Turn on suggestions

Auto-suggest helps you quickly narrow down your search results by suggesting possible matches as you type.

Showing results for

- Home
- /
- Programming
- /
- SAS Procedures
- /
- Re: Relation

Options

- RSS Feed
- Mark Topic as New
- Mark Topic as Read
- Float this Topic for Current User
- Bookmark
- Subscribe
- Mute
- Printer Friendly Page

🔒 This topic is **solved** and **locked**.
Need further help from the community? Please
sign in and ask a **new** question.

- Mark as New
- Bookmark
- Subscribe
- Mute
- RSS Feed
- Permalink
- Report Inappropriate Content

Posted 08-03-2020 09:24 PM
(598 views)

If I wanted to see if the Age and HR (Heart rate) of the person were related to each other using the "proc" method, how would I do so, using descriptive statistics? Also if the Age and HR had any relation, how would I check if the SBP and Chol have any impact on that relation if it does exist?

Thanks,

A Fellow Highschool Student

1 ACCEPTED SOLUTION

Accepted Solutions

- Mark as New
- Bookmark
- Subscribe
- Mute
- RSS Feed
- Permalink
- Report Inappropriate Content

Relative to these two questions: If I wanted to see if the Age and HR (Heart rate) of the person were related to each other using the "proc" method, how would I do so, using descriptive statistics? Also if the Age and HR had any relation, how would I check if the SBP and Chol have any impact on that relation if it does exist?

For this, PROC CORR is probably the easiest to understand. This will give the correlation between the two variables, which is a measure of how related they are. For example:

```
proc corr data=have;
var age hr;
run;
```

This will give you the correlation between Age and HR.

The second question is a bit trickier. If you "partial out" the effects of SBP and Chol you will get the relationship between Age and HR after removing any effects due to SBP and Chol. This would look like:

```
proc corr data=have;
var age hr;
partial SBP Chol;
run;
```

This removes the effects of BOTH of the variables. You could see how removing the effect of just one by specifying only that variable in the PARTIAL statement

SteveDenham

4 REPLIES 4

- Mark as New
- Bookmark
- Subscribe
- Mute
- RSS Feed
- Permalink
- Report Inappropriate Content

Also is there a way to see how many males versus female are in the health table using descriptive statistics?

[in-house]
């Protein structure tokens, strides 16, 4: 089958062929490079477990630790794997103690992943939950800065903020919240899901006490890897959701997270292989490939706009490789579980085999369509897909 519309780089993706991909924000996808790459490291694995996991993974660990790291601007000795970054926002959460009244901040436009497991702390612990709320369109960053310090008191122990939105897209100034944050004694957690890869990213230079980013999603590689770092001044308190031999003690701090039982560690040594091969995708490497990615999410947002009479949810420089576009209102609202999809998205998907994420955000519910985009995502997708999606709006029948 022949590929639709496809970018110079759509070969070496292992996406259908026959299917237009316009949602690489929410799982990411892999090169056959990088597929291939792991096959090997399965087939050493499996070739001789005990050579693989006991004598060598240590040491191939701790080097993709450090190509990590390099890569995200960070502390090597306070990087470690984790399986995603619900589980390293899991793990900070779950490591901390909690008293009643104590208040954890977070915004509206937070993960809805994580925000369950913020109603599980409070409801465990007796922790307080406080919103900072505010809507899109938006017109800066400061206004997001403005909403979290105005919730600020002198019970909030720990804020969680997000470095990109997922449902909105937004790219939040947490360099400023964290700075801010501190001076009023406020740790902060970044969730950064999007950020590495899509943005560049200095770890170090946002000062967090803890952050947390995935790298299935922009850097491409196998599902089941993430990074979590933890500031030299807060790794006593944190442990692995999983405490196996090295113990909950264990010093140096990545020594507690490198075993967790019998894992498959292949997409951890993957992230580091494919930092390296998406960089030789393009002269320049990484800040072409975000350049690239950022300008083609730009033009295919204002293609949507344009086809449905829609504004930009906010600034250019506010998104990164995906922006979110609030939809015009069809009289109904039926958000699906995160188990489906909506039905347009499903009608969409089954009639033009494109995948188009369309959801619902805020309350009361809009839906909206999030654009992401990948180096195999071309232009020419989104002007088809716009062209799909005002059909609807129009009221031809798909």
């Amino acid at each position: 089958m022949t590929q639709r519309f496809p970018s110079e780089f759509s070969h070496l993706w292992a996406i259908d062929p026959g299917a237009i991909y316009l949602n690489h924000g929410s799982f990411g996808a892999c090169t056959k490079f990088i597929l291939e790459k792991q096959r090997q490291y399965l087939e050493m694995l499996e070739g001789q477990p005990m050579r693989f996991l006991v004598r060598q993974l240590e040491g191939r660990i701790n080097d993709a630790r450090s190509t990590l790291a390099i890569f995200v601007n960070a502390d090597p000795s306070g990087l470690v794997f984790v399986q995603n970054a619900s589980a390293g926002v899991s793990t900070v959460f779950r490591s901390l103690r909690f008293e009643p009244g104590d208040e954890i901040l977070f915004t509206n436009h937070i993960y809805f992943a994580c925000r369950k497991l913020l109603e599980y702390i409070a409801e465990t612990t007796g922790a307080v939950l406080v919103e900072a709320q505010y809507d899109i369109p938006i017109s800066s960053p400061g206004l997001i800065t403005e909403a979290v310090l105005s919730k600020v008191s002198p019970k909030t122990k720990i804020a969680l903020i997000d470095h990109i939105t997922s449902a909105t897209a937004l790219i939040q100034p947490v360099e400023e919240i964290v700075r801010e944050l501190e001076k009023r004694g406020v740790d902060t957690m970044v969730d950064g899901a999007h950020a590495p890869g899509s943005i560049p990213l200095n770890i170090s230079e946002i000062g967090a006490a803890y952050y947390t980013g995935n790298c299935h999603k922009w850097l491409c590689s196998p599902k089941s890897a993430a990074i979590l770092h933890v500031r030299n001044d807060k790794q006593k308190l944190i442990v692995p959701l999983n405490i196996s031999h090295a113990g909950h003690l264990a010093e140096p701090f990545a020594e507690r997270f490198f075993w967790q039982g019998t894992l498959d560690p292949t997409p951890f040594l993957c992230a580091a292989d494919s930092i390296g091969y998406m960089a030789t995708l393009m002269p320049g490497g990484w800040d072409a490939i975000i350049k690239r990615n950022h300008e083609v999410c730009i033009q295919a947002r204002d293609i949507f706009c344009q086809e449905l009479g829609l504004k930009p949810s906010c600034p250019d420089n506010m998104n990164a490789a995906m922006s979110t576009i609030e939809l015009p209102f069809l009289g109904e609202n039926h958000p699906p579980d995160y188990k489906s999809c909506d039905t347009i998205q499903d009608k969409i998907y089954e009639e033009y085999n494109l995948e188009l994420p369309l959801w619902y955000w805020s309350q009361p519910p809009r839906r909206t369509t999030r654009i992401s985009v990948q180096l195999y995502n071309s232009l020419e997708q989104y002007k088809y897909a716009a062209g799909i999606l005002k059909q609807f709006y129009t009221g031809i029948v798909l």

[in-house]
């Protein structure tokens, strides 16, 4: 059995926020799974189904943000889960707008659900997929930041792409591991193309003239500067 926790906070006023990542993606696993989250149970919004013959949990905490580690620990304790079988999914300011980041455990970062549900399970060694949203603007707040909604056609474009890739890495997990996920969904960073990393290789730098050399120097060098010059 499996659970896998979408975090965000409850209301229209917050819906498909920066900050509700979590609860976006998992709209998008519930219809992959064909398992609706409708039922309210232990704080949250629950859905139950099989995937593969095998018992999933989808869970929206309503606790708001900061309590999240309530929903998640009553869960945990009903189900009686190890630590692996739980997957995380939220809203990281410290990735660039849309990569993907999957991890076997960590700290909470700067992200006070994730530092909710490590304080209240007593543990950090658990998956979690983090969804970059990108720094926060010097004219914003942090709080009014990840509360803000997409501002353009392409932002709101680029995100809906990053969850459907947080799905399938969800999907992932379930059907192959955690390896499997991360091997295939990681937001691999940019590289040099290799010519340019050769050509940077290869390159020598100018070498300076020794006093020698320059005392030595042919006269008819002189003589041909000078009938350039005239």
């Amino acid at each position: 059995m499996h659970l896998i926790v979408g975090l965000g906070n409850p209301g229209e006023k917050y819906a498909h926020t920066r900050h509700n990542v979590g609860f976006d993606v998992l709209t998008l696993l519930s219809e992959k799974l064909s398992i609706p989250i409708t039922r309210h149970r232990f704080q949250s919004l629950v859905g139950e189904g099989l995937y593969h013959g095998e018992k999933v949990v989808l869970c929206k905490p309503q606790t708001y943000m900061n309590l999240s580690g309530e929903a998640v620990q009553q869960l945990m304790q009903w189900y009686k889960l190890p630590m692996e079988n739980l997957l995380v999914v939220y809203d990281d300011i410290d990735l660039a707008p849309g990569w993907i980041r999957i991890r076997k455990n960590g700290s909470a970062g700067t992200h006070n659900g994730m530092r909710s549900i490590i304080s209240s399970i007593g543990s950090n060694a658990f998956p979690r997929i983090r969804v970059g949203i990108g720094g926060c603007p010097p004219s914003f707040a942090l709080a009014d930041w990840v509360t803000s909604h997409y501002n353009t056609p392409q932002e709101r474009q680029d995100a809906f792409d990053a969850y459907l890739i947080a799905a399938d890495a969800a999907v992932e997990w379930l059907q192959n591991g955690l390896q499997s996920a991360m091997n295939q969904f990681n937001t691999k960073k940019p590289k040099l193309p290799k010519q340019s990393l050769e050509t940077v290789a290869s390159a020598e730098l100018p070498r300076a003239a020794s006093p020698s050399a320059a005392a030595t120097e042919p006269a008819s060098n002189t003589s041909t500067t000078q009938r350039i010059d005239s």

- Mark as New
- Bookmark
- Subscribe
- Mute
- RSS Feed
- Permalink
- Report Inappropriate Content

If I wanted to see if the Age and HR (Heart rate) of the person were related to each other using the "proc" method, how would I do so, using descriptive statistics? Also if the Age and HR had any relation, how would I check if the SBP and Chol have any impact on that relation if it does exist? Also I was trying to figure out a way to see how many males versus females are in the health table using descriptive statistics, but none of the graphs or tools in the statistics section seem to help. So I was also hoping there was a way to code that.

(I am a complete novice at SAS, so please don't give too advanced answers please.)

Thanks,

A Fellow Highschool Student

- Mark as New
- Bookmark
- Subscribe
- Mute
- RSS Feed
- Permalink
- Report Inappropriate Content

Build the means of your variables by age_group (or age, if your sample is significantly larger than what you posted).

Use PROC SUMMARY, e.g.

```
proc summary data=have mean print;
class age_group;
var hr;
run;
```

- Mark as New
- Bookmark
- Subscribe
- Mute
- RSS Feed
- Permalink
- Report Inappropriate Content

Relative to these two questions: If I wanted to see if the Age and HR (Heart rate) of the person were related to each other using the "proc" method, how would I do so, using descriptive statistics? Also if the Age and HR had any relation, how would I check if the SBP and Chol have any impact on that relation if it does exist?

For this, PROC CORR is probably the easiest to understand. This will give the correlation between the two variables, which is a measure of how related they are. For example:

```
proc corr data=have;
var age hr;
run;
```

This will give you the correlation between Age and HR.

The second question is a bit trickier. If you "partial out" the effects of SBP and Chol you will get the relationship between Age and HR after removing any effects due to SBP and Chol. This would look like:

```
proc corr data=have;
var age hr;
partial SBP Chol;
run;
```

This removes the effects of BOTH of the variables. You could see how removing the effect of just one by specifying only that variable in the PARTIAL statement

SteveDenham

Build your skills. Make connections. Enjoy creative freedom. Maybe change the world. **Registration is now open through August 30th**. Visit the SAS Hackathon homepage.

What is Bayesian Analysis?

Learn the difference between classical and Bayesian statistical approaches and see a few PROC examples to perform Bayesian analysis in this video.

Find more tutorials on the SAS Users YouTube channel.